Songs of the Survey - Appendix to Down to earth

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From: Wilson, H.E. Down to earth - one hundred and fifty years of the British Geological Survey. Edinburgh:Scottish Academic Press, 1985.
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Appendix: Songs of the Survey[edit]

These typical songs and recitations were presented at Geologists' Dinners in Edinburgh over the years.

James Geikie, four years younger than his more notorious brother Archibald, was on the Edinburgh staff from 1861, under Archie, till he succeeded the latter as Professor of Geology in Edinburgh University in 1882 — Archie had held both Survey and University offices. James accompanied Ramsay on his visit to Gibraltar in 1876 and is said to have resented Archie's dictatorial style of direction as much as everyone else. When he wrote his monumental book on 'The Great Ice Age', published in 1874, he reputedly did not tell his brother about it till he was able to place the published volume on his desk.

These heart-felt verses on the difficulty of geological mapping in the glaciated areas of north Britain will strike a chord with his successors.

Song by Mr James Geikie[edit]

An Ice Ballad about the elder Miss B----- C----

and her respected Mama

(To the tune of Barbara Allen)

O this sanguinary Drift, this sanguinary Drift,

It puts a man to his very last shift!

With his last shift on, how the deuce can he stand

The murrains ruts and scratches that are rife in the land?

Go where you may this blessed Boulder Clay

Will haunt you by night and dog you by day:-

Don't think to escape. If you could, close at hand

You'd be seized by the morbus, — the gravel and sand

Yet would you have a friend, as Advertisers say,

Where could you meet a better than the Boulder Clay

'Tis firm and tenacious, as all friends should be

And doesn't want for polish, as any man may see.

Murray Macgregor, known as The Wee Macgregor' from his stature and the lower-case spelling of his surname, was Assistant Director in Scotland from 1925 to 1945. During his whole career he commuted daily from Glasgow and much of his poetic inspiration came during his time with the London and Northeastern Railway, between Waverley and Queen Street. The first poem, almost certainly by Murray, refers to John Pringle, who started as a fossil collector in 1901 and became Palaeontologist to the Survey in 1934.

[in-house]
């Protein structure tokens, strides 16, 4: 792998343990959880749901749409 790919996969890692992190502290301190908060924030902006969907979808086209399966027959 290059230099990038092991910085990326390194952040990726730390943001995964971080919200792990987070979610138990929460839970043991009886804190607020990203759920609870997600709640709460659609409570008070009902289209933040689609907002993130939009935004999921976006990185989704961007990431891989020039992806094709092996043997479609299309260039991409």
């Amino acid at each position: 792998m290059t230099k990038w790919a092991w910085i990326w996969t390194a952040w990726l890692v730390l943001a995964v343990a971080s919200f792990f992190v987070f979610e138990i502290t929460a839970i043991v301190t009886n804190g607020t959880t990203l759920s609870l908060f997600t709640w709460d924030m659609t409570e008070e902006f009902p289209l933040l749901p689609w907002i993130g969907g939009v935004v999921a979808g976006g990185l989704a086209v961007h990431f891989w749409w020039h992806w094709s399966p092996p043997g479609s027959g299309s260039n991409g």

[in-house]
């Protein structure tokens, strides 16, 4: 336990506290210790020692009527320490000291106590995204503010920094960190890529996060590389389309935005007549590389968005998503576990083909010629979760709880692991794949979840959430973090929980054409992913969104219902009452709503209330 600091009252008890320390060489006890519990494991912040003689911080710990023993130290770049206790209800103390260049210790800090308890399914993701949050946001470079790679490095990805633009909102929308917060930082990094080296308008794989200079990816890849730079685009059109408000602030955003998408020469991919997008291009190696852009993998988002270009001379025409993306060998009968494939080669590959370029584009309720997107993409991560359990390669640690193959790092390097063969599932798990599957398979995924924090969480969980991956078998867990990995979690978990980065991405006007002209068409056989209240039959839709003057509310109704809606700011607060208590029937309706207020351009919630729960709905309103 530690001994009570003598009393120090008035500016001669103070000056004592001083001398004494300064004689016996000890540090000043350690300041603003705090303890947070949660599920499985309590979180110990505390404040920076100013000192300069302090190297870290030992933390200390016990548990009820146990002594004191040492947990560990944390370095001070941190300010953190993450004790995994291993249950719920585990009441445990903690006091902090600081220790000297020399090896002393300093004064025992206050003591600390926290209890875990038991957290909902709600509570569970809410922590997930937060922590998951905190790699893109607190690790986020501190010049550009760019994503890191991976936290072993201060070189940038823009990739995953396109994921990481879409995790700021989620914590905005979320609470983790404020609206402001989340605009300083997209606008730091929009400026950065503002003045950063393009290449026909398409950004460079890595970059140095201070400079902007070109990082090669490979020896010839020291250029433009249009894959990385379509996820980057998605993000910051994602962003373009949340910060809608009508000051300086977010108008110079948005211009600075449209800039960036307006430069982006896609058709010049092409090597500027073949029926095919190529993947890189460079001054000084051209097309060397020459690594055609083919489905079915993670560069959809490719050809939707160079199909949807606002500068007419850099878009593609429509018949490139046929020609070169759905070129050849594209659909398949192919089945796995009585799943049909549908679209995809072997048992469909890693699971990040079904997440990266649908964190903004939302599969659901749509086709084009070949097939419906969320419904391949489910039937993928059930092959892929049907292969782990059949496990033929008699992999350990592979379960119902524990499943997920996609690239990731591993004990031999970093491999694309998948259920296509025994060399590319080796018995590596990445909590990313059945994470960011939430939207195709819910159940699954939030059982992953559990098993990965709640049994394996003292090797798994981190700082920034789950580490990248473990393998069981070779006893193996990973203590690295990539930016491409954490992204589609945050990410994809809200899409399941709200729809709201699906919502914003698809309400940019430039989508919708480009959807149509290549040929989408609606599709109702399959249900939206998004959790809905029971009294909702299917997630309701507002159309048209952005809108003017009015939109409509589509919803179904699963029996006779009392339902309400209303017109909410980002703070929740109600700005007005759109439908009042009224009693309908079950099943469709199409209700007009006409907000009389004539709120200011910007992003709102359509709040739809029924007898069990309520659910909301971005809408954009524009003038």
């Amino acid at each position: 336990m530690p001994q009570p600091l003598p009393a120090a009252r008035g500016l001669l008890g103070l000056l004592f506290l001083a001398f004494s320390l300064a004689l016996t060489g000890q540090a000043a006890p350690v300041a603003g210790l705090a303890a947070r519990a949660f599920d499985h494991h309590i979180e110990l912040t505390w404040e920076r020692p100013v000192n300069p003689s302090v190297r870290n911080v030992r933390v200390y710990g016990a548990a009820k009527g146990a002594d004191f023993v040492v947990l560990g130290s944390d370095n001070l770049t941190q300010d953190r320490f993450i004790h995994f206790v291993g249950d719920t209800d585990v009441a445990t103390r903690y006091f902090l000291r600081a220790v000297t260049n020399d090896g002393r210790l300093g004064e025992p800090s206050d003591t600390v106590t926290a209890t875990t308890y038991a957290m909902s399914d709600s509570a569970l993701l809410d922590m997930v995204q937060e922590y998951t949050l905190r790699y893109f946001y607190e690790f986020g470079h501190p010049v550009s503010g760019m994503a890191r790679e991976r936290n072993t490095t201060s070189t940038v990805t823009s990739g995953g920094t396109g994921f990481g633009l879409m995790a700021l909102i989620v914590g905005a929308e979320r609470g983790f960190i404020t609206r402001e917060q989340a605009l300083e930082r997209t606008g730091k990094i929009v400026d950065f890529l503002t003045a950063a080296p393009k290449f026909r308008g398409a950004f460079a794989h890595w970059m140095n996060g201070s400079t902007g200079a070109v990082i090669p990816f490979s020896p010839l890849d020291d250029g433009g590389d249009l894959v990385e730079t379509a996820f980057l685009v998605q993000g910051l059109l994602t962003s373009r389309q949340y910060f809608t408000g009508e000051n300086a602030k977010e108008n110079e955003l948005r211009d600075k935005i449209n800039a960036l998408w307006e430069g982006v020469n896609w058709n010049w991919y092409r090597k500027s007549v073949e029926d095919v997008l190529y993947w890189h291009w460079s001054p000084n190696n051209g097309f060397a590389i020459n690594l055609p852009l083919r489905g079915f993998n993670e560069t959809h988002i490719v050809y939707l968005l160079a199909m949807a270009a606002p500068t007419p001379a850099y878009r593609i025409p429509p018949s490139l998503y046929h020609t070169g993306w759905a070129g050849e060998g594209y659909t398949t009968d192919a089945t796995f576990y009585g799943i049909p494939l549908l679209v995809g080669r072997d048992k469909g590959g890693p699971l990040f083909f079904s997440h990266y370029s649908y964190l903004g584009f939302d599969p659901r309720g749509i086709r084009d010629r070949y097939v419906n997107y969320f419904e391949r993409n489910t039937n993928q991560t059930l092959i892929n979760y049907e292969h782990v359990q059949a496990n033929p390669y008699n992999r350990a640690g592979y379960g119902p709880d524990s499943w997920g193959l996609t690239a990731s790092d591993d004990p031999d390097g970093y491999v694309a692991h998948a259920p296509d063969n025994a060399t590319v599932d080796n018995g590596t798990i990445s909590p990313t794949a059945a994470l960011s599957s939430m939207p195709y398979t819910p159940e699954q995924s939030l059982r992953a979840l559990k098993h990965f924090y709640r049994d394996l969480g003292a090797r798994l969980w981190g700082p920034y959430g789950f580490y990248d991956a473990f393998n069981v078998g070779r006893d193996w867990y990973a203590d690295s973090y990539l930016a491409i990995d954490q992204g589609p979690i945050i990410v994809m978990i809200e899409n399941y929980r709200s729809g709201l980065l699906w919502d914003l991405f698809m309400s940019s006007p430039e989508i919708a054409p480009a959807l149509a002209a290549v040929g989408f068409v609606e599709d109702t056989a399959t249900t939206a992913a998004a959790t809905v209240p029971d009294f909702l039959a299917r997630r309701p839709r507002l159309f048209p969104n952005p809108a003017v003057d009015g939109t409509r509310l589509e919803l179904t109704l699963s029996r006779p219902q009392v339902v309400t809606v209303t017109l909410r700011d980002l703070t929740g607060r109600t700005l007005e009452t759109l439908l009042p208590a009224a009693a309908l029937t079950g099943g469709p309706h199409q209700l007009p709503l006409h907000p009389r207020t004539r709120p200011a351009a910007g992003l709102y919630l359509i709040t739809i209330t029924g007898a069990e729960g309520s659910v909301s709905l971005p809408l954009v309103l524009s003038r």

The Aged Palaeontologist LSA361.2.113[edit]

A hitherto unpublished poem by Lewis Carroll

Quite recently, one evening, as it was getting late

I met an aged man, a-sitting by a gate.

'Pray tell me what,' I asked of him,

'You do here all alone?'

He said, 'I hunt for scraps of shells and bits of fossil bone.'

'I search for Acidaspis spines and Calymene tails,

For bryozoa, crinoid cups and Cephalaspis scales.

I know their habits and their haunts; I call them all by name.'

'It sounds, my friend,' I said to him, 'a most peculiar game.'

'But what I'd like to know,' I said, 'is what you really do.'

He said, 'I search for Lingula and Streptorhynchus too.

I hunt for Tylonautilus through all the Border dales,

And follow Diplograptus o'er the mountain tops of Wales.'

'That's very brave of you,' I said, 'but tell me this, I pray.

What is the occupation that you follow day by day?'

'Oh well,' he said, 'I follow in the tracks of ancient life,

and hunt for giant molluscs on the rocky coasts of Fife.'

'My poor old friend,' I said to him, 'forgive me if I ask,

That you state in language clear what is your daily task.

I cannot comprehend at all the nature of your work.'

'Oh well,' he said, 'I haunt the shores where Rhynchonellas lurk.'

I gazed on him in sadness and I said in accents mild,

'Pray try to bring to mind the days when you were yet a child.

Did no-one teach you any trade, profession or employ?'

'Oh yes,' he said, 'I gathered graps when I was still a boy.'

'But when you came to manhood, Sir, did you not wish to be

A dentist or a grocer or a sailor on the sea,

A lawyer or a carpenter?' 'Oh no,' he said, 'my wish

Has always been to spend my days in catching fossil fish.'

'But please,' I said, 'I'd like to know the things that you have done.'

'There's hardly time for that,' he said, 'but here at least is one.

I've shown there's no Llandeilo and, deny it if you can,

The Glenkiln Shales, from base to top, are Caradocian.'

'You speak in language strange,' I said, 'I would not dare to doubt,

But even yet I am not sure what it is all about.

Have you done nothing else?' He frowned, 'I'd have you understand

That once I played a leading part in Skipsey's Marine Band.'

'Perhaps,' I asked, 'you played the flute?' He answered,'oh, no, no.

I merely mention it at all because I wish to show

How I've hunted Listracanthus and Pterinopecten too

From Rumbling Bridge to Sanquhar, and from Sanquhar down to Crewe.'

You puzzle me, my friend,' I said, 'but let us try once more.

Can you not say in simple words what you have done of yore?'

'Oh yes' he said 'with pleasure; I'm very glad to state

That I found an Exogyra in a piece of Stonesfield Slate.'

'Dear me,' I said, 'how very odd, but is that really all?'

'Oh no,' he said, 'for maybe you'll allow me to recall

By far the proudest moment since the day that I was born